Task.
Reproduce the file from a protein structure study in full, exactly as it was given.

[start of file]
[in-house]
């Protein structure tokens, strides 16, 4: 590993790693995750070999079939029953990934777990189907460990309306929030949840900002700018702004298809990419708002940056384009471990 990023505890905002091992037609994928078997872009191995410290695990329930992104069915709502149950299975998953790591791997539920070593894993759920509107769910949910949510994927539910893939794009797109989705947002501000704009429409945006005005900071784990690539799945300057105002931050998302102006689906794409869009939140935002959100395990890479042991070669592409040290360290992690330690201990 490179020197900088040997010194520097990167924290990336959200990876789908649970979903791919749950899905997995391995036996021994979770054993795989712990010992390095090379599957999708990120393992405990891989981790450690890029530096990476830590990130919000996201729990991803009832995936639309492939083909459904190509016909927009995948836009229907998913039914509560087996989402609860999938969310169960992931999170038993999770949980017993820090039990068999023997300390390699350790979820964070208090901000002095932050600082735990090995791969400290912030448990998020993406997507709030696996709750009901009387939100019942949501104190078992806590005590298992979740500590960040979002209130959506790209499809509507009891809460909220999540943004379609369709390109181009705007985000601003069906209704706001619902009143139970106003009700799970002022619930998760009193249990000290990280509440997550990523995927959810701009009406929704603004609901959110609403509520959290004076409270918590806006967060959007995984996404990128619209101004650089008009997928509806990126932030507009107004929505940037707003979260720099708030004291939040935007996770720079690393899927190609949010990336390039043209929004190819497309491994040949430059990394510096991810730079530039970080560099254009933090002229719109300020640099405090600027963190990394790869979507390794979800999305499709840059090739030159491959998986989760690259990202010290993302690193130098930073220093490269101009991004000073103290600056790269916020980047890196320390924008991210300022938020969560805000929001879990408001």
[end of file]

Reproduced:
[in-house]
């Protein structure tokens, strides 16, 4: 590993790693995750070999079939029953990934777990189907460990309306929030949840900002700018702004298809990419708002940056384009471990 990023505890905002091992037609994928078997872009191995410290695990329930992104069915709502149950299975998953790591791997539920070593894993759920509107769910949910949510994927539910893939794009797109989705947002501000704009429409945006005005900071784990690539799945300057105002931050998302102006689906794409869009939140935002959100395990890479042991070669592409040290360290992690330690201990 490179020197900088040997010194520097990167924290990336959200990876789908649970979903791919749950899905997995391995036996021994979770054993795989712990010992390095090379599957999708990120393992405990891989981790450690890029530096990476830590990130919000996201729990991803009832995936639309492939083909459904190509016909927009995948836009229907998913039914509560087996989402609860999938969310169960992931999170038993999770949980017993820090039990068999023997300390390699350790979820964070208090901000002095932050600082735990090995791969400290912030448990998020993406997507709030696996709750009901009387939100019942949501104190078992806590005590298992979740500590960040979002209130959506790209499809509507009891809460909220999540943004379609369709390109181009705007985000601003069906209704706001619902009143139970106003009700799970002022619930998760009193249990000290990280509440997550990523995927959810701009009406929704603004609901959110609403509520959290004076409270918590806006967060959007995984996404990128619209101004650089008009997928509806990126932030507009107004929505940037707003979260720099708030004291939040935007996770720079690393899927190609949010990336390039043209929004190819497309491994040949430059990394510096991810730079530039970080560099254009933090002229719109300020640099405090600027963190990394790869979507390794979800999305499709840059090739030159491959998986989760690259990202010290993302690193130098930073220093490269101009991004000073103290600056790269916020980047890196320390924008991210300022938020969560805000929001879990408001």